Investors are doing a Wayne Gretzky when it comes to India, after the big run-up in markets after Lok Sabha elections
It should be remembered that there is only one Wayne Gretzky and that one should not confuse profits coming from a bull market with high intelligence and skill. Photo: Abhijit Bhatlekar/Mint
Wayne Gretzky is considered by many to be the greatest player in ice hockey history. He once famously said, “I skate to where the puck is going to be, not where it has been.”
In the investing context, this refers to the need for good investors to look at what is going to happen in the future and not to unduly fixate on the past. Hence, while Kodak may have been a great business, its future is sure to be bleak if digital cameras are gaining a lot of market share.
On the other hand, a company like Steel Authority of India Ltd (SAIl), which was quoting under Rs5 a share in 2002 with atrocious looking financials (a loss of Rs1,700 crore a year), turned out to be a great investment for those who saw the steel cycle upturn coming.
The stock appreciated more than 50-fold in about six years.
Today, it seems all investors looking at India have a Wayne Gretzky in them. We have seen a big run-up in the Indian markets after the 2014 general election results. Investors are now not looking at past financials. The whole investment theme is that of a revival in the Indian economy, increasing infrastructure investments, increased capacity utilization and prices for cyclicals, improved asset quality for banks, more sales of flats, offices and malls for real estate developers, and so on. Investments are based on what the financials are expected to be in a few years’ time.
While the mainstream indices have moved, the run-up in many small-cap and mid-cap names, which were languishing for many years, has been astonishing. Price movements of 20% in a day for many stocks in this space has become the new normal.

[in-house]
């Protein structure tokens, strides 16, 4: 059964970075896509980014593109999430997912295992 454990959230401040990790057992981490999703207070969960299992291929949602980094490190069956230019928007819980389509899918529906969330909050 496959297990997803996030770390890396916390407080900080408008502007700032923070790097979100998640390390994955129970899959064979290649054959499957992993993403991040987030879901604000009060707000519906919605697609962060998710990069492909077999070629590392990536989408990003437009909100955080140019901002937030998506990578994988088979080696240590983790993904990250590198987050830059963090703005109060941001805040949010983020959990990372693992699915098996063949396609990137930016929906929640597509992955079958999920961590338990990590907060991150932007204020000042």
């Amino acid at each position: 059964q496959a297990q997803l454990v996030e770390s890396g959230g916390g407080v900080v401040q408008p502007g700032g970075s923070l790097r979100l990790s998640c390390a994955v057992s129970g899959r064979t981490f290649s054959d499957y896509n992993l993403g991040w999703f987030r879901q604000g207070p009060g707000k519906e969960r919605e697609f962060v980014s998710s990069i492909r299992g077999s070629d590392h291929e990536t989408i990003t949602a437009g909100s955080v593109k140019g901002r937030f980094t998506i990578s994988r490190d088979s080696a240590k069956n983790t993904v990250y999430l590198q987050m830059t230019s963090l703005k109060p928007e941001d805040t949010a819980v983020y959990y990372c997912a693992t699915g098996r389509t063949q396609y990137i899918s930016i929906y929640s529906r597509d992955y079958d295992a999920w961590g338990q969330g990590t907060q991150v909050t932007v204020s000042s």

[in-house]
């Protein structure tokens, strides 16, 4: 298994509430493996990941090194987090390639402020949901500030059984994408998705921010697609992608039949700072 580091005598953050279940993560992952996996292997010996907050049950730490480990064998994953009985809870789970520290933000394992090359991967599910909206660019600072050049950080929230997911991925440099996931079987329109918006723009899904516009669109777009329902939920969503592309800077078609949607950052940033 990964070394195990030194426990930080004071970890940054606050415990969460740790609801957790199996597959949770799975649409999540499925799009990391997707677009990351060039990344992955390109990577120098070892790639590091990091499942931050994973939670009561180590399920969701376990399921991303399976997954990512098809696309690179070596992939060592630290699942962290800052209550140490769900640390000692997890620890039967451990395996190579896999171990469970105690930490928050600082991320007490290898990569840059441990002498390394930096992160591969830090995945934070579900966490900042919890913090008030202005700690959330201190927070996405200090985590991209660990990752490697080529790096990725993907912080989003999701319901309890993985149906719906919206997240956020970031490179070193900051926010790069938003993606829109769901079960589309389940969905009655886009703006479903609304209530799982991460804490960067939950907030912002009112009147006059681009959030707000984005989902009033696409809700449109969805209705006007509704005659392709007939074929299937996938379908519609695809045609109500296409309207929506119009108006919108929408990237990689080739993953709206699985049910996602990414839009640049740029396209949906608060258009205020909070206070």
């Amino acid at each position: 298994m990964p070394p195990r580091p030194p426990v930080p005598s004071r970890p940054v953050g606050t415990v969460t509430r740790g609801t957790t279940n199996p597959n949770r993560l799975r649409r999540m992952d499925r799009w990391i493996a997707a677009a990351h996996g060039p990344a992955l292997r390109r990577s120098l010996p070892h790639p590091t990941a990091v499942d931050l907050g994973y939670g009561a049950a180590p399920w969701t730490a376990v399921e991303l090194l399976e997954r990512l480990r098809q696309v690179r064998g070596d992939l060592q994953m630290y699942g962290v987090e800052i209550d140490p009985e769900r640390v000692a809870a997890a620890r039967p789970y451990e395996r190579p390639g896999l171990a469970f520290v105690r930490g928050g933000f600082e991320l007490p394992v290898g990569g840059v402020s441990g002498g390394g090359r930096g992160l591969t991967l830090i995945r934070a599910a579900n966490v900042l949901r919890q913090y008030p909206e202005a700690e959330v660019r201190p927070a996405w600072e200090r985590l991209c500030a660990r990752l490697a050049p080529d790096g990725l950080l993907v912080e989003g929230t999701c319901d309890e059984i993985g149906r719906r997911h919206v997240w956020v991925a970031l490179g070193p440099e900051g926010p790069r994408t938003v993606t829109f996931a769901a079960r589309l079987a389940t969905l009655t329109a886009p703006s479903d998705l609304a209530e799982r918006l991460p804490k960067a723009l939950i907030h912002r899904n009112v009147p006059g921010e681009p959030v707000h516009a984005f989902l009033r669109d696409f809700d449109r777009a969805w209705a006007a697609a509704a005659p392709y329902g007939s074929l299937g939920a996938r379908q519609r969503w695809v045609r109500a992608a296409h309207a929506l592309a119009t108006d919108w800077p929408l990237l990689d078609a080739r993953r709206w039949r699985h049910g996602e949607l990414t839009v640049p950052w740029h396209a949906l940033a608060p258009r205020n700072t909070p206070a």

On my Twitter feed, I can see the dichotomy. There are some investors who lament the rapid rise of stock prices, especially those with poor fundamentals, while there are others who talk about multi-decade bull runs. In the real world away from the gyrating stock prices, this dichotomy was visible in New Delhi, the capital of India. While a new government was taking office at the Centre and promising to meet the hopes and aspirations of the masses of India, the capital city was witnessing massive power cuts in the midst of a severe summer.
I am as optimistic about India as the next guy. The only place where I differ is that I do not think that the optimists are putting a realistic time frame in which things could improve.
To put things in perspective, an investor will need to keep the following in mind:
- A changed business environment does not automatically turn wealth-destroying corporate houses with bad governance into wealth-creating paragons of virtue. Frogs turning into princes usually happens in fairy tales.
- A patient who died of suffocation cannot be revived with endless amounts of oxygen. Hence, bankrupt or near bankrupt companies will have very little chance of seeing days of glory again. Therefore, if a company like Kingfisher Airlines Ltd rises more than 50% after a change in the government, it is difficult to see the reason.
- Liberalization and business-friendly policies do not always result in more corporate profits. Allowing the Hero group to launch motorcycles in collaboration with the Honda group was good for consumers, society, workers and probably even Bajaj Auto Ltd in the long run. However, in the near term, it created huge problems for an incumbent like Bajaj Auto. Benjamin Graham’s words “obvious prospects for physical growth do not translate into obvious profits for investors” should be remembered.
The original article could be seen here.